I am new to the RW Community.  It seems to be relatively inactive. Moreover, it is difficult to use. For example, the latest post is not listed at the top of the page, but rather the bottom, forcing one to page down many pages to find it.  Also, I have been unsuccessful in downloading .und files posted by other members. It seems that all that I get is  a file of html source code for the web page in question rather than  the .und file.   A new issue of "Tips and Tricks" supposedly is posted every other week, but I have yet to see any new ones posted.   Any one have any tips to make this site more user friendly?

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On your first point, I have done quite a bit of numerical research with exchange data from Yahoo, just programming our own back tester. As in my former comment, I define slippage in a different way (see former comment). To support my point, I post here a performance chart of a screen that I rigorously use in real-life investing. Each week 12 stocks are selected, always having a 4 wks average daily trading liquidity of at least $2.5 million. Annualized returns are 45%/year Monday close to Monday close (red curve) and 49%/year Friday close to Friday close (green curve, including transaction costs) for already 31 years. Trades in real life exactly mimic the back tester already for more than two years, including transaction costs and slippage from Fridays to Mondays. I always buy and sell MOC. Once a quarter I get a note from my broker that he missed the closing price by one or two cents, usually in my advantage.

The purple curve represents the weekly 500 random equally weighted picks of a Monkey out of my universe, each pick having at least an average daily trading liquidity of $1 Million. Please realize that a Monkey may pick a stock multiple times like a dice may do too.

I agree with you that back tests in RW may vary strongly with the date of dbcmhist. The reason for that is that current price and current number of shares outstanding appear to me to have a split bias and are retroactively adjusted each time a split occurs.The data used in the selection criteria used to generate the performance chart don't suffer from such bias.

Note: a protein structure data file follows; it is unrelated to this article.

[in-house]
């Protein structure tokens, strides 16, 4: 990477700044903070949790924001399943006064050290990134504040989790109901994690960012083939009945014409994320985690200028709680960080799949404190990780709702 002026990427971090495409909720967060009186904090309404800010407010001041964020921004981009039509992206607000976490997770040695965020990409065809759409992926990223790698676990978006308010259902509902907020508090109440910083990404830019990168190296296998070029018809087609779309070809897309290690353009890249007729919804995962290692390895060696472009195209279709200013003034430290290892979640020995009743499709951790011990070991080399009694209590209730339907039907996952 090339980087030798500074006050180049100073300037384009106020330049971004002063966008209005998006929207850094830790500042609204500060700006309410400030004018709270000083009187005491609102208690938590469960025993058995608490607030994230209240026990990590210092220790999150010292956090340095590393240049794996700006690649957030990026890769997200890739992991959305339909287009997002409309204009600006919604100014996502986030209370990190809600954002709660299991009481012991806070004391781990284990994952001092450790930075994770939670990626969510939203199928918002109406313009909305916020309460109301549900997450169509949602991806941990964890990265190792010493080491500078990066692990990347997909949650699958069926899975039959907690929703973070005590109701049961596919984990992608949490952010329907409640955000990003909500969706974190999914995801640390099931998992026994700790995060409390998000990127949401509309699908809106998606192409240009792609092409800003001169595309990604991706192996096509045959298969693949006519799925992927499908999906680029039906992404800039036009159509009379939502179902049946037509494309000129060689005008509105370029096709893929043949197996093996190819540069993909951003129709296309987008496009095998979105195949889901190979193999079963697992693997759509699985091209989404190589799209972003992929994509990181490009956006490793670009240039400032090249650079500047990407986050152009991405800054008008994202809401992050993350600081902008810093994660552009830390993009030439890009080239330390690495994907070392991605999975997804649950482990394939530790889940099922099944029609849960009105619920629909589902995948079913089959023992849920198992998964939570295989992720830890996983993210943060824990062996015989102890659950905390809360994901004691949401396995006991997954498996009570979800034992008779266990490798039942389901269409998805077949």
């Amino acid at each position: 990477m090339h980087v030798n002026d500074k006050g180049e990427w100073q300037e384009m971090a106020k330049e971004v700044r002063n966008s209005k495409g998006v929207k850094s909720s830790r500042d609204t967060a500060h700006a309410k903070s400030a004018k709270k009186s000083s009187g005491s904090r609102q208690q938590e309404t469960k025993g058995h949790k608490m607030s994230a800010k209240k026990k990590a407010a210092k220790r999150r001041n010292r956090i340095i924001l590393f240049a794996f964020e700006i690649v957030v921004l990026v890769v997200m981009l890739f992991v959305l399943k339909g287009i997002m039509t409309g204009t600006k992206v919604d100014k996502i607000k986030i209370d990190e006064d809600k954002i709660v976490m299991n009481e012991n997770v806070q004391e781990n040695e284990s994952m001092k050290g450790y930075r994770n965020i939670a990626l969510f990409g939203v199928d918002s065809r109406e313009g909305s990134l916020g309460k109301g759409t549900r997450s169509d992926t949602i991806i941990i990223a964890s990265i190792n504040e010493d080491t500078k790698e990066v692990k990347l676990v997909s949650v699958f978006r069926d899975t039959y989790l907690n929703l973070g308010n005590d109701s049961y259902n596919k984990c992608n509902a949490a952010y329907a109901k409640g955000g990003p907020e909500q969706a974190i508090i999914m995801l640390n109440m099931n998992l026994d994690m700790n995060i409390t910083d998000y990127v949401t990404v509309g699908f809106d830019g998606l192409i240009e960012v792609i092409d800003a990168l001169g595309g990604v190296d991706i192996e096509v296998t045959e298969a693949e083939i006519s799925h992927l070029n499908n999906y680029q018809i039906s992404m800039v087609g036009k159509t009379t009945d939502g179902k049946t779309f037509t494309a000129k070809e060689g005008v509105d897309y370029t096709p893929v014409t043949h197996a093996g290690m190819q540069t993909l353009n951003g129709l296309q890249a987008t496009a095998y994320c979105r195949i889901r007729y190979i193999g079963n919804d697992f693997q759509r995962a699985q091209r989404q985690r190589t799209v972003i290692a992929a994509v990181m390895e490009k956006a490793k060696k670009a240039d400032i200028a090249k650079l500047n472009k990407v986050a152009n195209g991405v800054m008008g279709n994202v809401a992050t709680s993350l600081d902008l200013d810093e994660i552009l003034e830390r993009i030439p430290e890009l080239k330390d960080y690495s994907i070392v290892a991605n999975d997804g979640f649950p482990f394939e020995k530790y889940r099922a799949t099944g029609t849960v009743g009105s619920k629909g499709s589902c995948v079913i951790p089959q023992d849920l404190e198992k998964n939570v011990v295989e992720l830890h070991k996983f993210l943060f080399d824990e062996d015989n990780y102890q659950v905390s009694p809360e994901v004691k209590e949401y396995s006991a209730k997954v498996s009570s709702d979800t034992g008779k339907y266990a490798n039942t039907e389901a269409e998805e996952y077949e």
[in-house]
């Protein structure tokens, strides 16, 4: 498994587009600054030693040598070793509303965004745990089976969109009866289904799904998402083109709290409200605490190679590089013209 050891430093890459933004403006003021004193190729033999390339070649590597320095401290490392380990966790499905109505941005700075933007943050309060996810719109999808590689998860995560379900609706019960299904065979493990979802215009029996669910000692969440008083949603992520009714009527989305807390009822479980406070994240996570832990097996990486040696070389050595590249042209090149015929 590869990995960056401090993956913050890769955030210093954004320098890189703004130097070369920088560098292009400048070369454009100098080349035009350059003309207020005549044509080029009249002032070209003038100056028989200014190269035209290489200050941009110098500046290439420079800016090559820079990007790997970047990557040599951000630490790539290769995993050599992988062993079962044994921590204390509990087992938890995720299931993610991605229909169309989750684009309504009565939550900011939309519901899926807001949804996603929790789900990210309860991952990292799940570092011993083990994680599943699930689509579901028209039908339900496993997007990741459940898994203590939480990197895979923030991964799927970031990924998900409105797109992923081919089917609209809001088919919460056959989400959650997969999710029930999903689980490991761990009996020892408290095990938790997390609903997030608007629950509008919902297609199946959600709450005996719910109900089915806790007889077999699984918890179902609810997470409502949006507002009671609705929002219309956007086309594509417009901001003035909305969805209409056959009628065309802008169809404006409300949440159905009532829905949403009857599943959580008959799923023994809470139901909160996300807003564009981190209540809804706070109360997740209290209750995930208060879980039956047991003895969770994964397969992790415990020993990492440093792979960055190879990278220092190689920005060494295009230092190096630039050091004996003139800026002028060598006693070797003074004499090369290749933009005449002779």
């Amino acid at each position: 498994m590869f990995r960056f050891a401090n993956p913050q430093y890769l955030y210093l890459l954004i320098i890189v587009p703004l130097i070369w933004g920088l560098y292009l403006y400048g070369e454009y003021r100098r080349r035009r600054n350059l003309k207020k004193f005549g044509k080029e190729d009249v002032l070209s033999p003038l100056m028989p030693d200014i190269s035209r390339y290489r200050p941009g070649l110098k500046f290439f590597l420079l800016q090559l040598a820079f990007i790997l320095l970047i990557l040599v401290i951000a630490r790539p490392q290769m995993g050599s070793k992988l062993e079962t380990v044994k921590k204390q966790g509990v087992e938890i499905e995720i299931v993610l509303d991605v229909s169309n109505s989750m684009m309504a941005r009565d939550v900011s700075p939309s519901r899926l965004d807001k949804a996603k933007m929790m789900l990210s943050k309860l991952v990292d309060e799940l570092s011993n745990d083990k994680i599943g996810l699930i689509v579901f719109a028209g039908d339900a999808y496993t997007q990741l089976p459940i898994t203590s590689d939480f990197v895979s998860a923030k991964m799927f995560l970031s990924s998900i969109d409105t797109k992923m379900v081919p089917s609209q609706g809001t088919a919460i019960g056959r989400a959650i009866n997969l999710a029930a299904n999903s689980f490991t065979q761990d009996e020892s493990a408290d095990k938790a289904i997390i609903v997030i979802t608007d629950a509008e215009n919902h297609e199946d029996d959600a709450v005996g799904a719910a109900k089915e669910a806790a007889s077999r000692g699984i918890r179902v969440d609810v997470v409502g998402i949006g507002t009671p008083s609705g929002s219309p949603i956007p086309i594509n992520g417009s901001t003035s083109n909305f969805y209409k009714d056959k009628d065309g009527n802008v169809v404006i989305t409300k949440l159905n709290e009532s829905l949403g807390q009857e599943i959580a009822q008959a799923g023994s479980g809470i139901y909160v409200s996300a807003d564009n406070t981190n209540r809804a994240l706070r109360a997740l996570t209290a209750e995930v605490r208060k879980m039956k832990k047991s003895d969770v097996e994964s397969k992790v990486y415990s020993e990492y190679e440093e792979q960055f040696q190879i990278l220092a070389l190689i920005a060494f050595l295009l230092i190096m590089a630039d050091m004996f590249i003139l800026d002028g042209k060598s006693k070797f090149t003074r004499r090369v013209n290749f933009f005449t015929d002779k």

Thanks for your detailed feedback,


Later added:

You also made a comment on that the Zacks’ ranked #1 stocks that push up the performance of this rank are the smaller stocks in the pack with unpractical spreads that disable you to profitably buy and sell them. I partially agree with your on that matter. Let us increase the minimum trading liquidity to $500,000 (still five times smaller than I use in real life), and take out the penny stocks and micro caps according to:

i192[Recent]=1 and i5>1.5 and i21>100 and movingmean4(i5)*i22>500000  

Let us assume that we can neglect split bias (which we cannot). This kind of trading liquidity allows you to buy such stocks at MOC without significant spread with transaction sizes of up to 1% of $500000. At least that is my experience. Some people may argue that 1% needs to be reduced by another factor of five. Portfolio123 states that you still may be comfortable with 5%. Do your own homework, I would advise. However, the above screen of the somewhat larger Zacks’ rank #1 stocks takes out about 20% of the smallest stocks of this universe (40 of the 240 stocks), and reduces the CAGR from 25%/year to 20%/year and the annualized results from 29%/year to 23%/year.

As these screens are equally weighted, you only get 23%/year gross when you don’t invest more than $5000/stock following my 1% rule and put $5000 in each stock. Transaction costs eat away about 0.25*$8*52/$5000=2%/year as stock turnover is 25%. Hence, rebalancing weekly these 200 ZR#1 stocks allows you to continuously invest $1 million and make 21%/year on average during the past 12 years. No way that your money is compounding as the performance curve may suggest. And there were years that you suffered a drawdown of 55%, excluding transaction costs. That drawdown doesn’t make it my cup of tea. When you try to run this screen with RW’s new stops, a stop loss of 1% completely destroys the annualized results, and the trailing stop of 1% gives a runtime error (Kevin?).            


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